This elegantly written book describes the changes in the perception and experience of the night in three great European cities: Paris, Berlin and London. The lighting up of the European city by gas and electricity in the nineteenth and early twentieth centuries brought about a new relationship with the night, in respect of both work and pleasure.
Nights in the Big City explores this new awareness of the city in all its ramiﬁcations. Joachim Schlör has spent his days sifting through countless police and church archives and ﬁrst-hand accounts, and his nights exploring the highways and byways of these three great capitals. Illustrated with haunting and evocative photographs by Bill Brandt and André Kertész, among others, and ﬁlled with contemporary literary references, Nights in the Big City has been acclaimed as a milestone in the cultural history of the city.
This new edition features a Preface by Matthew Beaumont, author of Nightwalking: A Nocturnal History of London (Verso, 2015).
‘An illuminating guide to the idioms of the night.’ – Roy Porter, Times Higher Education
‘The nineteenth-century metropolitan night provoked both fascination and fear. Aligned with desire and temptation on the one hand, and with intimidation and terror on the other, it conjured up images of intoxicating pleasure alongside those of crime and violence. This tension lies at the heart of Schlör’s compelling history of the noctural city . . . Founding rather than inhabiting any pre-existing genre, Schlör’s work combines urban studies, cultural history and social history . . . Today, one can only look back in admiration at the urban nightlife described with such loving attention in this book.’ – TLS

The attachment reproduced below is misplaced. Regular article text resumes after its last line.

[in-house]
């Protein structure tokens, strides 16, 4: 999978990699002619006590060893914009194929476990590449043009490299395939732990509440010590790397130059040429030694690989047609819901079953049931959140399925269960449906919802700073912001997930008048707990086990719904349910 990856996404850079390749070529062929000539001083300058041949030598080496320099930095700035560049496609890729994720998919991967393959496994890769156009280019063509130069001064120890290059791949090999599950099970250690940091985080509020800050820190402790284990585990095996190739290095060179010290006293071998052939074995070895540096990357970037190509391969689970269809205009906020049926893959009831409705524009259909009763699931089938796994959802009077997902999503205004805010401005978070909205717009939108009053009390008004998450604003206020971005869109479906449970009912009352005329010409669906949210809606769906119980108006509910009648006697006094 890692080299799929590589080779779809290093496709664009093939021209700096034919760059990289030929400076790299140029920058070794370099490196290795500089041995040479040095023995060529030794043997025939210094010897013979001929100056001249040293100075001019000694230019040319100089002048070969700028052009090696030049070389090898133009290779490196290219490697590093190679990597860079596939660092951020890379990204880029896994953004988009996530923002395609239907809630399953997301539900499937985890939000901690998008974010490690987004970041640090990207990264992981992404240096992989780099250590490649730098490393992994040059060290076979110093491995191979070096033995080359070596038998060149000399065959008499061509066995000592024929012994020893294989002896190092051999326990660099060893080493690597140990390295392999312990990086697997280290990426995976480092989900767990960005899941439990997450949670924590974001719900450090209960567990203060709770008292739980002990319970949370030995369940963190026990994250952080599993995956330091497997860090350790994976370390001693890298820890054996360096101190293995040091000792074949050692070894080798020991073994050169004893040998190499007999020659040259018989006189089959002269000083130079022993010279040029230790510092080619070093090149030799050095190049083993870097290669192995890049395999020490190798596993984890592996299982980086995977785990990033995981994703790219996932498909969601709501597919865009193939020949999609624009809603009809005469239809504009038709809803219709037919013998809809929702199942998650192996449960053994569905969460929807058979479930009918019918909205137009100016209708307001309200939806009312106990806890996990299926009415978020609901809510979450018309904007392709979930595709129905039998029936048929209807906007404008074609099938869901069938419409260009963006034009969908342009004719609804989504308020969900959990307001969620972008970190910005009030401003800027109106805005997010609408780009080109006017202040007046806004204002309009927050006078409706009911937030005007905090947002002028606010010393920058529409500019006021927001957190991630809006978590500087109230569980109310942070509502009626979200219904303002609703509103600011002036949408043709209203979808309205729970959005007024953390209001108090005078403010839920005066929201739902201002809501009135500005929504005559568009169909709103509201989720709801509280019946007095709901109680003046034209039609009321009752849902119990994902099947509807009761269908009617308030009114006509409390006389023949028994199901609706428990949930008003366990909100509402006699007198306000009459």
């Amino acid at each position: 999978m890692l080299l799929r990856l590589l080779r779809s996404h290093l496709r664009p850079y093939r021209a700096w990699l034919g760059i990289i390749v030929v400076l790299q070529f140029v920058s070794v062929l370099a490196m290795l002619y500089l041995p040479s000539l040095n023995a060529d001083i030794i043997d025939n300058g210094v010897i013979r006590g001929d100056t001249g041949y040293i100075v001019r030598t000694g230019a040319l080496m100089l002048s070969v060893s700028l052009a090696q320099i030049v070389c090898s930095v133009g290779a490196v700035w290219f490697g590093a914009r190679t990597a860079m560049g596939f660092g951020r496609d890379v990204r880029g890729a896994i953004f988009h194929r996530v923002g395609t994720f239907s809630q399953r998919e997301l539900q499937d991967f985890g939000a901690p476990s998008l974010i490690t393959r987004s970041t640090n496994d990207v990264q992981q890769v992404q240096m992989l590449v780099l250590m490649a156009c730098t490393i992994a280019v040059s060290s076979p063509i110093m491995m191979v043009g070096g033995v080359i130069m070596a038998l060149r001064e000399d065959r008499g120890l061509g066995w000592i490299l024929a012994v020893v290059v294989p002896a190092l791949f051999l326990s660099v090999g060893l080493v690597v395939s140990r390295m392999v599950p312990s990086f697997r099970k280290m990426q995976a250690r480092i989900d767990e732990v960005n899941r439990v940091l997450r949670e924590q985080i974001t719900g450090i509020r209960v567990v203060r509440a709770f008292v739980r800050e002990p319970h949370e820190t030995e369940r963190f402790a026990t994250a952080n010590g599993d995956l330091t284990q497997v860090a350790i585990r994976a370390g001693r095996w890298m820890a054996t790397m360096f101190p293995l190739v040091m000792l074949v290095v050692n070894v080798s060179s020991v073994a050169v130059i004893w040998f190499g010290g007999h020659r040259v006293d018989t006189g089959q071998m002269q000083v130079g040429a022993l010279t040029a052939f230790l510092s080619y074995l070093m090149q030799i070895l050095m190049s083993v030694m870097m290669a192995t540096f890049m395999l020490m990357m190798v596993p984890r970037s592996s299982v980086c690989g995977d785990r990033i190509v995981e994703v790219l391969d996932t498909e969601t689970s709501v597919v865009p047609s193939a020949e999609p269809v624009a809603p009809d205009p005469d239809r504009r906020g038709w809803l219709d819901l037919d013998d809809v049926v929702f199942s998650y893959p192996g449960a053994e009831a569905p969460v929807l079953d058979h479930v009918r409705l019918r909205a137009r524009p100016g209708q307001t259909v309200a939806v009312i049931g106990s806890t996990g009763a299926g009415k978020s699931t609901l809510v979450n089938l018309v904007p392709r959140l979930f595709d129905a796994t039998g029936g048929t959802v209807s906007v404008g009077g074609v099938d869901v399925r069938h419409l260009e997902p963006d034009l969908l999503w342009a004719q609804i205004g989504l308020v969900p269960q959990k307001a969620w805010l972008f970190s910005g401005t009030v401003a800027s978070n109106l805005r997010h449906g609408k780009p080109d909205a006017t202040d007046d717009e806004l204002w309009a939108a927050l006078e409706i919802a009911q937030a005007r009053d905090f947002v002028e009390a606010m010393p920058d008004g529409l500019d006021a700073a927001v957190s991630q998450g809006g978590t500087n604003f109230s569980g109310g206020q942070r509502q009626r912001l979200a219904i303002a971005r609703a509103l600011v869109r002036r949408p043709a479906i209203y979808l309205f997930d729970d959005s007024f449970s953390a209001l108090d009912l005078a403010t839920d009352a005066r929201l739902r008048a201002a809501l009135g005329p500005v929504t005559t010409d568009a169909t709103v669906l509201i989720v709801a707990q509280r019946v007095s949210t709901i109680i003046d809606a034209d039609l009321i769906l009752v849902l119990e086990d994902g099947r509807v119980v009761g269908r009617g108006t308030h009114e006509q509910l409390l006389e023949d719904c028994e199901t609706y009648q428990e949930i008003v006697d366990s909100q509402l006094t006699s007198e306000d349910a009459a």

‘[Schlör] has, I think, opened a new strand of urban studies . . . the sort of academic stroke of genius on which careers can be made . . . interesting, even seductive. [Schlör] is erudite, and his literary style is alluring.’ – Architect’s Journal
‘An important book, providing fascinating glimpses of night life in the city between 1840 and 1930.’
– London Magazine
‘Schlör’s brilliant book shines a torch into the alleyways and courtyards, clubs and pubs of the three great European cities in the century before World War II to reveal a fascinating world, illustrated with some vivid photographs.’ – Good Book Guide
‘We’ve had conventional, technology-based histories of lighting before but this fascinating book goes one step further than that. Based on extensive archival research in Paris, Berlin and London, it details the way that our perceptions and experience of both the city and the night changed with the introduction of gas and electric light between 1840 and 1930 . . . accompanied by some superbly evocative photographs.’ – Lighting Journal
‘Elegantly written and well balanced . . . a masterly piece of work which deserves unconstrained academic awareness and can be highly recommended to anyone interested in modern European urban history.’
Joachim Schlör is a cultural historian based at the University of Southampton. He is the author of Tel Aviv: From Dream to City (Reaktion, 1999).